But while Trump has garnered diehard support from a plurality of Republican voters, he has alienated a majority of the general population. As Manafort mentioned, Trump has horrific favorability ratings. According to the HuffPost Pollster, Trump’s average favorability rating is 63.7 percent unfavorable, 30.3 percent favorable. No presidential candidate has ever been elected with those kind of numbers.
Not only that, but Trump’s inflammatory rhetoric has inspired Hispanic voters across the country, according to a recent poll by America's Voice and Latino Decisions, to come out and vote against the candidate. 48 percent of registered-voter Hispanics are more enthusiastic to vote in 2016 than they were in 2012, and 41 percent attributed their enthusiasm to a desire to vote “against Trump.” Furthermore, 79 percent have a “very unfavorable” view of the billionaire and 87 percent overall find him unfavorable. And according to the same poll, Trump would only get about 11 percent of the hispanic vote against a Democratic challenger — the lowest ever for a Republican.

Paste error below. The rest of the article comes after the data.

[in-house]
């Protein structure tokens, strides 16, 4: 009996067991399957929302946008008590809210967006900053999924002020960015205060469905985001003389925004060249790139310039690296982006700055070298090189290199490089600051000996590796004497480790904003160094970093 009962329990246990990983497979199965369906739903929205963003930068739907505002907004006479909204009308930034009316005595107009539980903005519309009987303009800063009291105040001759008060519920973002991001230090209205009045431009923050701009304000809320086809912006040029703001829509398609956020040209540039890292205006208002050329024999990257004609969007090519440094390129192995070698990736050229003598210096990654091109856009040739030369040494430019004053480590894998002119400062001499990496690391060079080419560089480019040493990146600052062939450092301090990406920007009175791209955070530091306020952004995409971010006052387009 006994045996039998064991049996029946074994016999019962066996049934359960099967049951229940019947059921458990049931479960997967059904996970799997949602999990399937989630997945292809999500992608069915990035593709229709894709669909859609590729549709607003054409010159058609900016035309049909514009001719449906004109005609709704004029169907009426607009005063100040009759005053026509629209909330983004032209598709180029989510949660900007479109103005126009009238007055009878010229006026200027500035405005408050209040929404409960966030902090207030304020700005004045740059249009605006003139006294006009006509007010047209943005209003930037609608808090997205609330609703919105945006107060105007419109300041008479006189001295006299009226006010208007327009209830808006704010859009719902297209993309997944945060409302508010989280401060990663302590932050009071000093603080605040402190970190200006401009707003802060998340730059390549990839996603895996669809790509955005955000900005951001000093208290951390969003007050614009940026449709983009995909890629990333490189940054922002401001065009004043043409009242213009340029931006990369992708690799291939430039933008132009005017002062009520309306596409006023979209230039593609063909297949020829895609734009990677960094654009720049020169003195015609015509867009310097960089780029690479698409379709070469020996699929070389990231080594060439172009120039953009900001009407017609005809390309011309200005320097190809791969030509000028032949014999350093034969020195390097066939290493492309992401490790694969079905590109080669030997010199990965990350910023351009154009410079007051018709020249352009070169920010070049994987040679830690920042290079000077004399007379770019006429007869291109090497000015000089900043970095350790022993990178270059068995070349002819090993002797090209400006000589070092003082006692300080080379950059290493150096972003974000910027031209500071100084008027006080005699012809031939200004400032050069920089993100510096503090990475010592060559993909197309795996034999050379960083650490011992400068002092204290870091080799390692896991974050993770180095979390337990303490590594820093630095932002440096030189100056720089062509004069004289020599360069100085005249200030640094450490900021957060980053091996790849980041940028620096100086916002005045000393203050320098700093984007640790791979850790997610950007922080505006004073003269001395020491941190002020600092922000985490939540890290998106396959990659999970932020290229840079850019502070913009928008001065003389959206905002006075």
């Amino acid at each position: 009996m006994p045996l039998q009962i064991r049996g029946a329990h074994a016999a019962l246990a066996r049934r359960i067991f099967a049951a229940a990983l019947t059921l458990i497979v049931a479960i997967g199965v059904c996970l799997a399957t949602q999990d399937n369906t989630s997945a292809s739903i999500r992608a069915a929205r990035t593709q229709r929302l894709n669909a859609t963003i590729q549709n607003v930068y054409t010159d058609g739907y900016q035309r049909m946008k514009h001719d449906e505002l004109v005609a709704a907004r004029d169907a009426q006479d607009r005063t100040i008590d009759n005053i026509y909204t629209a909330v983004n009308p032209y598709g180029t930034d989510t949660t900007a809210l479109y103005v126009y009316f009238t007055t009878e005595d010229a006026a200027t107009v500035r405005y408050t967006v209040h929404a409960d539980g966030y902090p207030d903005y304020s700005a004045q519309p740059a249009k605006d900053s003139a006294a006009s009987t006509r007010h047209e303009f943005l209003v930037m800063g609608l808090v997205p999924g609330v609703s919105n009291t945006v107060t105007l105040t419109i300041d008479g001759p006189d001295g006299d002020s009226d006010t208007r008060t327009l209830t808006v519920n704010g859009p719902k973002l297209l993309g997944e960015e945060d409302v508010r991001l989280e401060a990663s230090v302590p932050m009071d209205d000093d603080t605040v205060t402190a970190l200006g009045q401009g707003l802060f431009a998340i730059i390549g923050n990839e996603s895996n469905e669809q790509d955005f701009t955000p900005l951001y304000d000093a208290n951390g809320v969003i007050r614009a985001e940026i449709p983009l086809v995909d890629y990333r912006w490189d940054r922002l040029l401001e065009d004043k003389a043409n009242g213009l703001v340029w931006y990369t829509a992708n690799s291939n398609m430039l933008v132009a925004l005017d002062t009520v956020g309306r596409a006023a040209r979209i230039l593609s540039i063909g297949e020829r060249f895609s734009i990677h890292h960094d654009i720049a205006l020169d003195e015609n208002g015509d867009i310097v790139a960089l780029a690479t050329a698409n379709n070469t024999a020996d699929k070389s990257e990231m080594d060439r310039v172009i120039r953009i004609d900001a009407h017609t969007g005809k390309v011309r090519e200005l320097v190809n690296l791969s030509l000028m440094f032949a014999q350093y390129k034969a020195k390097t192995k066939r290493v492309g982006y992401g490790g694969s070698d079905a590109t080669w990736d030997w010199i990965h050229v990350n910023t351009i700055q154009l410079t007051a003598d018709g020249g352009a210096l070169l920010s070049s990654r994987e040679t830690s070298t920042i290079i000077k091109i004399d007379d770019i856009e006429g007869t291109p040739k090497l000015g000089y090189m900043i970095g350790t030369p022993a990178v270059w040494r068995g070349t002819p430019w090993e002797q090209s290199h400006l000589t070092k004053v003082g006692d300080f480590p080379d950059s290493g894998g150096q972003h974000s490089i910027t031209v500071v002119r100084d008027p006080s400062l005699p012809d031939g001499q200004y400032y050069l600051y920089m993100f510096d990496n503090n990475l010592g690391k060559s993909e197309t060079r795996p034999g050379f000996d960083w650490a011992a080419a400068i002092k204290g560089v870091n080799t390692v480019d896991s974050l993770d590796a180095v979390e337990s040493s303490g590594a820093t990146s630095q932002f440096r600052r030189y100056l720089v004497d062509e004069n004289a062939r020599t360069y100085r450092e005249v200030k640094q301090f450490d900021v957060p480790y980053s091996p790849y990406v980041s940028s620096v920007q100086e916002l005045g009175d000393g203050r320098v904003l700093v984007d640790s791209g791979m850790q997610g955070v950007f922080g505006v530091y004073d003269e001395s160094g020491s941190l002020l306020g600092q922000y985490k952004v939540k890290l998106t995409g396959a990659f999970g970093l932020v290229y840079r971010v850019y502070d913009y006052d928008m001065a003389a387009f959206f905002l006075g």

Can the Trump campaign really undo the damage that has been done in order to get ahead in the GOP primaries? Americans do have notoriously short memories when it comes to politics, but it seems unlikely that voters will forget Trump calling Mexican immigrants “rapists” and “criminals,” or advocating for a complete ban on Muslims entering the country, or defending the size of his junk. (Was that a part of his act too?)
Of course, Trump's likely opponent is not exactly well liked among the populace, as his campaign chief indicated. Hillary Clinton’s favorability ratings are almost as bad as Trump’s — 55.6 unfavorable, 38.7 percent favorable, according to HuffPost Pollster — and a large part of the electorate, on both the left and right, simply do not trust the former Secretary of State. Some of this distrust is well earned, and some of it is unfair — but politics is not about what’s fair, and Trump will undoubtedly push the “crooked Hillary” image. “Fixing personality negatives is a lot easier than fixing character negatives,” said Manafort, implying that Trump’s negative ratings are due to his vulgar personality, which can be mended (Trump has even hired speechwriters and will now be using a teleprompter like Obama!), while Clinton’s negatives are due to her questionable character.
If Trump tone’s down the divisive rhetoric he has run on thus far — e.g. scapegoating minorities and immigrants, insulting women, mocking the disabled, inciting violence, championing torture, etc. — can he defeat Clinton? It seems unlikely -- but so has his entire campaign. On average, Clinton is currently about 10 points ahead of Trump in national polls (while Sanders bests the billionaire by about 15 points).
The anti-establishment ethos of 2016 has propelled Trump within his own party, but it is hard to imagine a country that elected Barack Obama twice, which is becoming more socially liberal, tolerant and diverse,